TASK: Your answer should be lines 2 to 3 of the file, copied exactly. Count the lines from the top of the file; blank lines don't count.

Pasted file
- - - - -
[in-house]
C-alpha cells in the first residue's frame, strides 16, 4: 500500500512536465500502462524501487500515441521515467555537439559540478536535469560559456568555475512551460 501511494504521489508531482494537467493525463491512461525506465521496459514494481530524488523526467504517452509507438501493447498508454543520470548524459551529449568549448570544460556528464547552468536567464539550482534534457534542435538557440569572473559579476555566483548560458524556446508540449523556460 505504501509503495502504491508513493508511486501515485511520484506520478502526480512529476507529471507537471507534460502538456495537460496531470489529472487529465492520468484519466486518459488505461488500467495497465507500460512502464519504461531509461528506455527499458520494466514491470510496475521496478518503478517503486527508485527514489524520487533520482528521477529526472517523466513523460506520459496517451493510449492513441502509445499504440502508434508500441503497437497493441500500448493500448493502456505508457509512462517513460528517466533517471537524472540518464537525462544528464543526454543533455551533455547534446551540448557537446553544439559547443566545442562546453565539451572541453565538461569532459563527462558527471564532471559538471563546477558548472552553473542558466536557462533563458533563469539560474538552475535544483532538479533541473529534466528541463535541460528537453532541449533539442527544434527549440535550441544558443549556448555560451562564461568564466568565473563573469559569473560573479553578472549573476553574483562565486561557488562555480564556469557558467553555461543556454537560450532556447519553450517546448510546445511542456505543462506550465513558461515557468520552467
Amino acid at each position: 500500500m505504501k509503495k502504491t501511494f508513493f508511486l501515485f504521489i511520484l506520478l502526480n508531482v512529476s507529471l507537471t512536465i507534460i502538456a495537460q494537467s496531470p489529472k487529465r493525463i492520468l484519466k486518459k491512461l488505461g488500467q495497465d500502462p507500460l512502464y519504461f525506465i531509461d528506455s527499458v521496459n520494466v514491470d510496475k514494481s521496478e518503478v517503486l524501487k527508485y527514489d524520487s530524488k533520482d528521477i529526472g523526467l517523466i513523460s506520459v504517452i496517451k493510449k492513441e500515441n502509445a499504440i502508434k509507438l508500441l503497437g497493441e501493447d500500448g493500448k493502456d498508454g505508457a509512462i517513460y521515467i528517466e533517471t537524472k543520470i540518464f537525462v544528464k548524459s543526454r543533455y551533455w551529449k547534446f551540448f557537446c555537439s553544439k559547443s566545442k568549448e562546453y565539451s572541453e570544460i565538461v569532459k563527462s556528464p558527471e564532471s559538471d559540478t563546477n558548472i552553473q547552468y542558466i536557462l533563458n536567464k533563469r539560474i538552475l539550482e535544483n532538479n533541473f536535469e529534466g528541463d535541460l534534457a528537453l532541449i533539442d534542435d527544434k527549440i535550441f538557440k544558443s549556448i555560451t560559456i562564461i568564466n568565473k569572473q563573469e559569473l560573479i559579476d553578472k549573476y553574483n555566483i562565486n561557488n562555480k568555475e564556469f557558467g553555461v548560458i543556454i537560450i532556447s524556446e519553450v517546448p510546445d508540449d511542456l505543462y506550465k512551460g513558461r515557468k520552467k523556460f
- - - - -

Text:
C-alpha cells in the first residue's frame, strides 16, 4: 500500500512536465500502462524501487500515441521515467555537439559540478536535469560559456568555475512551460 501511494504521489508531482494537467493525463491512461525506465521496459514494481530524488523526467504517452509507438501493447498508454543520470548524459551529449568549448570544460556528464547552468536567464539550482534534457534542435538557440569572473559579476555566483548560458524556446508540449523556460 505504501509503495502504491508513493508511486501515485511520484506520478502526480512529476507529471507537471507534460502538456495537460496531470489529472487529465492520468484519466486518459488505461488500467495497465507500460512502464519504461531509461528506455527499458520494466514491470510496475521496478518503478517503486527508485527514489524520487533520482528521477529526472517523466513523460506520459496517451493510449492513441502509445499504440502508434508500441503497437497493441500500448493500448493502456505508457509512462517513460528517466533517471537524472540518464537525462544528464543526454543533455551533455547534446551540448557537446553544439559547443566545442562546453565539451572541453565538461569532459563527462558527471564532471559538471563546477558548472552553473542558466536557462533563458533563469539560474538552475535544483532538479533541473529534466528541463535541460528537453532541449533539442527544434527549440535550441544558443549556448555560451562564461568564466568565473563573469559569473560573479553578472549573476553574483562565486561557488562555480564556469557558467553555461543556454537560450532556447519553450517546448510546445511542456505543462506550465513558461515557468520552467
Amino acid at each position: 500500500m505504501k509503495k502504491t501511494f508513493f508511486l501515485f504521489i511520484l506520478l502526480n508531482v512529476s507529471l507537471t512536465i507534460i502538456a495537460q494537467s496531470p489529472k487529465r493525463i492520468l484519466k486518459k491512461l488505461g488500467q495497465d500502462p507500460l512502464y519504461f525506465i531509461d528506455s527499458v521496459n520494466v514491470d510496475k514494481s521496478e518503478v517503486l524501487k527508485y527514489d524520487s530524488k533520482d528521477i529526472g523526467l517523466i513523460s506520459v504517452i496517451k493510449k492513441e500515441n502509445a499504440i502508434k509507438l508500441l503497437g497493441e501493447d500500448g493500448k493502456d498508454g505508457a509512462i517513460y521515467i528517466e533517471t537524472k543520470i540518464f537525462v544528464k548524459s543526454r543533455y551533455w551529449k547534446f551540448f557537446c555537439s553544439k559547443s566545442k568549448e562546453y565539451s572541453e570544460i565538461v569532459k563527462s556528464p558527471e564532471s559538471d559540478t563546477n558548472i552553473q547552468y542558466i536557462l533563458n536567464k533563469r539560474i538552475l539550482e535544483n532538479n533541473f536535469e529534466g528541463d535541460l534534457a528537453l532541449i533539442d534542435d527544434k527549440i535550441f538557440k544558443s549556448i555560451t560559456i562564461i568564466n568565473k569572473q563573469e559569473l560573479i559579476d553578472k549573476y553574483n555566483i562565486n561557488n562555480k568555475e564556469f557558467g553555461v548560458i543556454i537560450i532556447s524556446e519553450v517546448p510546445d508540449d511542456l505543462y506550465k512551460g513558461r515557468k520552467k523556460f